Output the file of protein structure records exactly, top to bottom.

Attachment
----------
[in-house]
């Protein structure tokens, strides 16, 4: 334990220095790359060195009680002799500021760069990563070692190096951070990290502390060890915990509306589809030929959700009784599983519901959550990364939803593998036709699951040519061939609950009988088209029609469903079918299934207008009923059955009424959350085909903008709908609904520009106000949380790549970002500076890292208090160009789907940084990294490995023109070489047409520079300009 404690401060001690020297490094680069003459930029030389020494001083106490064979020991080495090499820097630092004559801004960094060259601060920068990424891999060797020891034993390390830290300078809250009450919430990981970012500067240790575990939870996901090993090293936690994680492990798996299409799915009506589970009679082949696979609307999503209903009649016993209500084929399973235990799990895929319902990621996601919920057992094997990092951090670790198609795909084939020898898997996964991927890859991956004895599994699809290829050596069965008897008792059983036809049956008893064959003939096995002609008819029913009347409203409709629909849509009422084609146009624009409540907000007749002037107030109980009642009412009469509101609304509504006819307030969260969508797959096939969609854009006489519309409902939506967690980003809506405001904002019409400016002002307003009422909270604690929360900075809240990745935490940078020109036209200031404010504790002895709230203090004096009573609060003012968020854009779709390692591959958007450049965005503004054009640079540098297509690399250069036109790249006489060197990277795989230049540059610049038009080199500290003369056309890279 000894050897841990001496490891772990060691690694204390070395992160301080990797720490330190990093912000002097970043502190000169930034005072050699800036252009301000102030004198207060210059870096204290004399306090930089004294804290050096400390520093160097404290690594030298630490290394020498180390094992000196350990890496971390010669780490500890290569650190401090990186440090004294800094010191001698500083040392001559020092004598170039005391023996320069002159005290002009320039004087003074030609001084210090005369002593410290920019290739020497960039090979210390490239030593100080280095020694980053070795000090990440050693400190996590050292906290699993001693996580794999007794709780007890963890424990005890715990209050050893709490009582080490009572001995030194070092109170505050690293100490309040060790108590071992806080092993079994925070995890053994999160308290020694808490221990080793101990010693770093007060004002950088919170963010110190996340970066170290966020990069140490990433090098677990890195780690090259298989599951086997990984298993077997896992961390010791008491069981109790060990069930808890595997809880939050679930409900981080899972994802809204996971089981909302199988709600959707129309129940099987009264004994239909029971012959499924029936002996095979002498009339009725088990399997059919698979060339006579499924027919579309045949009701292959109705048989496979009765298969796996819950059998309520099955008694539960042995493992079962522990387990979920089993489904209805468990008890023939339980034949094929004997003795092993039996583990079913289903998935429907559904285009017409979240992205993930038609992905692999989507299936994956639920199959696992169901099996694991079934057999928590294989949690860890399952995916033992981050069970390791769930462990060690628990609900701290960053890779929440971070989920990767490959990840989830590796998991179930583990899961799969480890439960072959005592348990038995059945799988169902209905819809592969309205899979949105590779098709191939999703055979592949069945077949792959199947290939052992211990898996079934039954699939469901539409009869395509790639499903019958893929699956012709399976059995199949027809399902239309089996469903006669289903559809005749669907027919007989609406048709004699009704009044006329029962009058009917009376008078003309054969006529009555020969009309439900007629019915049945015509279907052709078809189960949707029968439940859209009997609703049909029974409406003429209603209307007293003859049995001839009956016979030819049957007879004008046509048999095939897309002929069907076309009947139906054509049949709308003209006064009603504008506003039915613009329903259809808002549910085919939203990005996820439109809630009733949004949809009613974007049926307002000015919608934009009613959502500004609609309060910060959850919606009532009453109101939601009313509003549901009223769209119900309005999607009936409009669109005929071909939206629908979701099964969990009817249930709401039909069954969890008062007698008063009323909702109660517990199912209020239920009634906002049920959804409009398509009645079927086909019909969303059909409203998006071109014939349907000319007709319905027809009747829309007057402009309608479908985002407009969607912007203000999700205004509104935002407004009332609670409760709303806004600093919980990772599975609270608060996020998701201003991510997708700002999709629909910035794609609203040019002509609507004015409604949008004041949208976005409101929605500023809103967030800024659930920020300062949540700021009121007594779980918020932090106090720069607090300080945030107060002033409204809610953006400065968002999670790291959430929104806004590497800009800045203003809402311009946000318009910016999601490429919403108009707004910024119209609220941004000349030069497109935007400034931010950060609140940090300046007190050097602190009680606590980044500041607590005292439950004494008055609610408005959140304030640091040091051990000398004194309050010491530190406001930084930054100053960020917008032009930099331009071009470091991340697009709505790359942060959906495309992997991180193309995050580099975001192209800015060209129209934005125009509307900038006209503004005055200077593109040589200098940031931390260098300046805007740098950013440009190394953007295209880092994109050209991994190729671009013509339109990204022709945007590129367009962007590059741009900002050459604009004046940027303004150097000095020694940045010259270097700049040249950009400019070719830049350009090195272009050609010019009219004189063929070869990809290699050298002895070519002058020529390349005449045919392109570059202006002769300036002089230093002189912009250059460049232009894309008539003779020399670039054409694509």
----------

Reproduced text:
[in-house]
């Protein structure tokens, strides 16, 4: 334990220095790359060195009680002799500021760069990563070692190096951070990290502390060890915990509306589809030929959700009784599983519901959550990364939803593998036709699951040519061939609950009988088209029609469903079918299934207008009923059955009424959350085909903008709908609904520009106000949380790549970002500076890292208090160009789907940084990294490995023109070489047409520079300009 404690401060001690020297490094680069003459930029030389020494001083106490064979020991080495090499820097630092004559801004960094060259601060920068990424891999060797020891034993390390830290300078809250009450919430990981970012500067240790575990939870996901090993090293936690994680492990798996299409799915009506589970009679082949696979609307999503209903009649016993209500084929399973235990799990895929319902990621996601919920057992094997990092951090670790198609795909084939020898898997996964991927890859991956004895599994699809290829050596069965008897008792059983036809049956008893064959003939096995002609008819029913009347409203409709629909849509009422084609146009624009409540907000007749002037107030109980009642009412009469509101609304509504006819307030969260969508797959096939969609854009006489519309409902939506967690980003809506405001904002019409400016002002307003009422909270604690929360900075809240990745935490940078020109036209200031404010504790002895709230203090004096009573609060003012968020854009779709390692591959958007450049965005503004054009640079540098297509690399250069036109790249006489060197990277795989230049540059610049038009080199500290003369056309890279 000894050897841990001496490891772990060691690694204390070395992160301080990797720490330190990093912000002097970043502190000169930034005072050699800036252009301000102030004198207060210059870096204290004399306090930089004294804290050096400390520093160097404290690594030298630490290394020498180390094992000196350990890496971390010669780490500890290569650190401090990186440090004294800094010191001698500083040392001559020092004598170039005391023996320069002159005290002009320039004087003074030609001084210090005369002593410290920019290739020497960039090979210390490239030593100080280095020694980053070795000090990440050693400190996590050292906290699993001693996580794999007794709780007890963890424990005890715990209050050893709490009582080490009572001995030194070092109170505050690293100490309040060790108590071992806080092993079994925070995890053994999160308290020694808490221990080793101990010693770093007060004002950088919170963010110190996340970066170290966020990069140490990433090098677990890195780690090259298989599951086997990984298993077997896992961390010791008491069981109790060990069930808890595997809880939050679930409900981080899972994802809204996971089981909302199988709600959707129309129940099987009264004994239909029971012959499924029936002996095979002498009339009725088990399997059919698979060339006579499924027919579309045949009701292959109705048989496979009765298969796996819950059998309520099955008694539960042995493992079962522990387990979920089993489904209805468990008890023939339980034949094929004997003795092993039996583990079913289903998935429907559904285009017409979240992205993930038609992905692999989507299936994956639920199959696992169901099996694991079934057999928590294989949690860890399952995916033992981050069970390791769930462990060690628990609900701290960053890779929440971070989920990767490959990840989830590796998991179930583990899961799969480890439960072959005592348990038995059945799988169902209905819809592969309205899979949105590779098709191939999703055979592949069945077949792959199947290939052992211990898996079934039954699939469901539409009869395509790639499903019958893929699956012709399976059995199949027809399902239309089996469903006669289903559809005749669907027919007989609406048709004699009704009044006329029962009058009917009376008078003309054969006529009555020969009309439900007629019915049945015509279907052709078809189960949707029968439940859209009997609703049909029974409406003429209603209307007293003859049995001839009956016979030819049957007879004008046509048999095939897309002929069907076309009947139906054509049949709308003209006064009603504008506003039915613009329903259809808002549910085919939203990005996820439109809630009733949004949809009613974007049926307002000015919608934009009613959502500004609609309060910060959850919606009532009453109101939601009313509003549901009223769209119900309005999607009936409009669109005929071909939206629908979701099964969990009817249930709401039909069954969890008062007698008063009323909702109660517990199912209020239920009634906002049920959804409009398509009645079927086909019909969303059909409203998006071109014939349907000319007709319905027809009747829309007057402009309608479908985002407009969607912007203000999700205004509104935002407004009332609670409760709303806004600093919980990772599975609270608060996020998701201003991510997708700002999709629909910035794609609203040019002509609507004015409604949008004041949208976005409101929605500023809103967030800024659930920020300062949540700021009121007594779980918020932090106090720069607090300080945030107060002033409204809610953006400065968002999670790291959430929104806004590497800009800045203003809402311009946000318009910016999601490429919403108009707004910024119209609220941004000349030069497109935007400034931010950060609140940090300046007190050097602190009680606590980044500041607590005292439950004494008055609610408005959140304030640091040091051990000398004194309050010491530190406001930084930054100053960020917008032009930099331009071009470091991340697009709505790359942060959906495309992997991180193309995050580099975001192209800015060209129209934005125009509307900038006209503004005055200077593109040589200098940031931390260098300046805007740098950013440009190394953007295209880092994109050209991994190729671009013509339109990204022709945007590129367009962007590059741009900002050459604009004046940027303004150097000095020694940045010259270097700049040249950009400019070719830049350009090195272009050609010019009219004189063929070869990809290699050298002895070519002058020529390349005449045919392109570059202006002769300036002089230093002189912009250059460049232009894309008539003779020399670039054409694509």